(DailyDig.com) – According to news sources, drug shortages in the US have reached an all-time high, and politicians have warned that the situation may make a life-and-death difference for millions of people.
On December 5, the Senate Committee on Finance held a hearing to discuss the shortages of critical pharmaceuticals. A House committee is also looking at what Congress may do to help.
The completion of 2022 saw a high of five years with 295 recorded shortages, and a Senate study found that more than 15 medications had been experiencing shortages for over a decade, compared to the average of 1.5 years.
Senator Mike Crapo (R-ID) said that 84% of the approximately 200 continuing prescription shortages were generic pharmaceuticals that had been on the market for several decades. These generic medications account for 90% of all the prescriptions that are filled in the United States, exacerbating the problem’s effect on the current healthcare system.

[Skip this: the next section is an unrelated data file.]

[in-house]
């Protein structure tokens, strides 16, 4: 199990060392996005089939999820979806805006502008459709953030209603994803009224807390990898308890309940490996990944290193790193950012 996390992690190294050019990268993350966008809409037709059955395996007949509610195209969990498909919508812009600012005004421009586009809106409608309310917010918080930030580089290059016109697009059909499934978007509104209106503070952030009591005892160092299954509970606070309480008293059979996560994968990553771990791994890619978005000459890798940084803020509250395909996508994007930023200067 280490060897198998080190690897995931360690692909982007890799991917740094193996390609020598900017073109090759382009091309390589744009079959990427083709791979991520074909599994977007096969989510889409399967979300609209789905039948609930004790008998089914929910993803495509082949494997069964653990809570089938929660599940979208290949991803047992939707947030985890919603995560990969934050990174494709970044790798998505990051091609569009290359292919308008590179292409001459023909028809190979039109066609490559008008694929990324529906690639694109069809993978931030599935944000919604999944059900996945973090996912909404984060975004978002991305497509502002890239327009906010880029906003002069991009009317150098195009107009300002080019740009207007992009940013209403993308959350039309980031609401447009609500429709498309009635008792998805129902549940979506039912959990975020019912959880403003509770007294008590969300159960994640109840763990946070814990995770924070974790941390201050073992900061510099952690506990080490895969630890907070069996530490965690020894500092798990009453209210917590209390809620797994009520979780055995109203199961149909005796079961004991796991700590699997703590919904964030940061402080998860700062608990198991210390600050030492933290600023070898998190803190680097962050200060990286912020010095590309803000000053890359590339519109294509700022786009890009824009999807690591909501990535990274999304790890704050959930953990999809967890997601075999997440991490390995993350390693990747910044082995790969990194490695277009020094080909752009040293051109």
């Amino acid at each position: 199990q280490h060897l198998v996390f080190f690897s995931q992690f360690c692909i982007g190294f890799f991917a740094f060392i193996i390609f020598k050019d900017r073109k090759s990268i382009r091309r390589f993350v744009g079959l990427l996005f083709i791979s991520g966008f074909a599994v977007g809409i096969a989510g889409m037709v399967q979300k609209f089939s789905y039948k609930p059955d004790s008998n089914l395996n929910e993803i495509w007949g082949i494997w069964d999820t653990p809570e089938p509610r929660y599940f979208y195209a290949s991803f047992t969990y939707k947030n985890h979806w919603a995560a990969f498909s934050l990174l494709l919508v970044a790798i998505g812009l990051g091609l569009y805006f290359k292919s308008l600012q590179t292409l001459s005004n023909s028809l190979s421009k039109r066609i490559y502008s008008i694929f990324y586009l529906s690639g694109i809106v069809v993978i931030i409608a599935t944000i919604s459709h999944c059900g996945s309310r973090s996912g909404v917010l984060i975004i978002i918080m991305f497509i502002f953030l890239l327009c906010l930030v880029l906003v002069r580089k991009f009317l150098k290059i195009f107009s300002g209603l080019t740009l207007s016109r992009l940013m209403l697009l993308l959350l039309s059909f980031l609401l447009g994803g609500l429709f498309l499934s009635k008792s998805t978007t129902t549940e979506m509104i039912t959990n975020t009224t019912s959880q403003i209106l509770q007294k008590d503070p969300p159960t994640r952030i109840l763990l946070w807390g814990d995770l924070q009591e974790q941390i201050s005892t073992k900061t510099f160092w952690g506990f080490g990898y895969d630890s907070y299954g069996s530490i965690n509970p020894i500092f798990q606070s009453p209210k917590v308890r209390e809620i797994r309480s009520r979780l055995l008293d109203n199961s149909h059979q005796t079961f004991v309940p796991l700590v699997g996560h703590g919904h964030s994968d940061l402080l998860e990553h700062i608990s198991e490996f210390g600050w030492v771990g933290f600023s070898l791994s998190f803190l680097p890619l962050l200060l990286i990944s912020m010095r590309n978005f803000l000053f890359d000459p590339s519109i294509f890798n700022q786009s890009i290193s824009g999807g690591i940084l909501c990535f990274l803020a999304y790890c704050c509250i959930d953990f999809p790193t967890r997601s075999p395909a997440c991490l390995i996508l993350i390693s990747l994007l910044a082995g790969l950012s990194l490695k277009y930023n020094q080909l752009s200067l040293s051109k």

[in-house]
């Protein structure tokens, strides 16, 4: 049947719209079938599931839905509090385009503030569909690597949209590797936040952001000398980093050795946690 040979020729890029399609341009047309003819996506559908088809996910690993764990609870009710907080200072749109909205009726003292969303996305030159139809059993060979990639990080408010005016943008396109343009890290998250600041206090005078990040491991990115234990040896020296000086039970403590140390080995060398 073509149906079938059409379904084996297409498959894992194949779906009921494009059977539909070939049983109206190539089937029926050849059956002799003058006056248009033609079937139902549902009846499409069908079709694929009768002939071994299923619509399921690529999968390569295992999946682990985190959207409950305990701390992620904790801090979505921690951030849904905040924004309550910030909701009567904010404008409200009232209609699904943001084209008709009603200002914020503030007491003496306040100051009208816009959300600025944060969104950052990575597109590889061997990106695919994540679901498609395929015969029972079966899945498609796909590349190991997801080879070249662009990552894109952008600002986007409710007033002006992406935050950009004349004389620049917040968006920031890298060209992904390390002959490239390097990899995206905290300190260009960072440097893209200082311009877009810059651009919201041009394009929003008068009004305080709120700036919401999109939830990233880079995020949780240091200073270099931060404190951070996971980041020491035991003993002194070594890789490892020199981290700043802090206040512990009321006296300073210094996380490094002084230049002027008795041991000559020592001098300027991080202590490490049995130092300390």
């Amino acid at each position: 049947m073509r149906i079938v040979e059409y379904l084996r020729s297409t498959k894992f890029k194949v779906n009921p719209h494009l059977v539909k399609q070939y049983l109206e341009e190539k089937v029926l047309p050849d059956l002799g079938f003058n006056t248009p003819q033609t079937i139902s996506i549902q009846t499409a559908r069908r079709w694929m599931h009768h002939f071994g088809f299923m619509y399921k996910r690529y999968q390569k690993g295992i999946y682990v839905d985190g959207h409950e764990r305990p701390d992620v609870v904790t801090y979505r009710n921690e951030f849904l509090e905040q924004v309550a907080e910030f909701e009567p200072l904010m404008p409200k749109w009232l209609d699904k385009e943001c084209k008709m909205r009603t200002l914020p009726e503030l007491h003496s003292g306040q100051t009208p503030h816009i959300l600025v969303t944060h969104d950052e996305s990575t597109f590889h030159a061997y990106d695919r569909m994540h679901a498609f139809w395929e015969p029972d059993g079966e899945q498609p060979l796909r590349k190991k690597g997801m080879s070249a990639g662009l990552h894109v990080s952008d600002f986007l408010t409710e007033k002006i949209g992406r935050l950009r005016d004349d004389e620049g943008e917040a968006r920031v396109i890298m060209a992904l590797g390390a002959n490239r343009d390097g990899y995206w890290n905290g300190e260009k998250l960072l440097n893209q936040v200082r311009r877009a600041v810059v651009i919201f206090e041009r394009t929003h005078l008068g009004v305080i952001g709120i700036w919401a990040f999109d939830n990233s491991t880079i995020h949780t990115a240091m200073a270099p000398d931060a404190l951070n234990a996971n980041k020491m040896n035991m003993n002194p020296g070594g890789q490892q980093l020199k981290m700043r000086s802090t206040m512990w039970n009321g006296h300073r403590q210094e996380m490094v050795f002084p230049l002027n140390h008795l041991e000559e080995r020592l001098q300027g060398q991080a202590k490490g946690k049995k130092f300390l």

Dr. Jason Westin, research director at M.D. Anderson Cancer Center, routinely encounters the efficacy of lifesaving cancer treatments. He reminded Senate Committee members that the unavailability of a low-cost generic medicine like fludarabine may literally mean the difference between a patient’s life or death.
According to Dr. Inmaculada Hernandez, a lecturer at the University of California, said the low profit margins of generic pharmaceuticals discourage corporations from creating them. Outsourcing generic production to nations such as India and China might also bring quality-control challenges along with geopolitical ones.
To end drug shortages, the nation’s largest purchaser of drugs, the Centers for Medicare & Medicaid Services, and bulk buyers such as hospital systems and pharmacies would need to be able to buy based on manufacturing dependability and quality rather than just price, according to Dr. Marta E. Wosiska, a Brookings Institution senior fellow.
Senator Ron Wyden (D-OR) voiced worry about the excessive earnings accruing to intermediaries as opposed to producers. The Senate is presently debating measures to tackle unfair practices called spread pricing, in which pharmaceutical benefit managers bill payers more than pharmacies are reimbursed, pocketing the difference.
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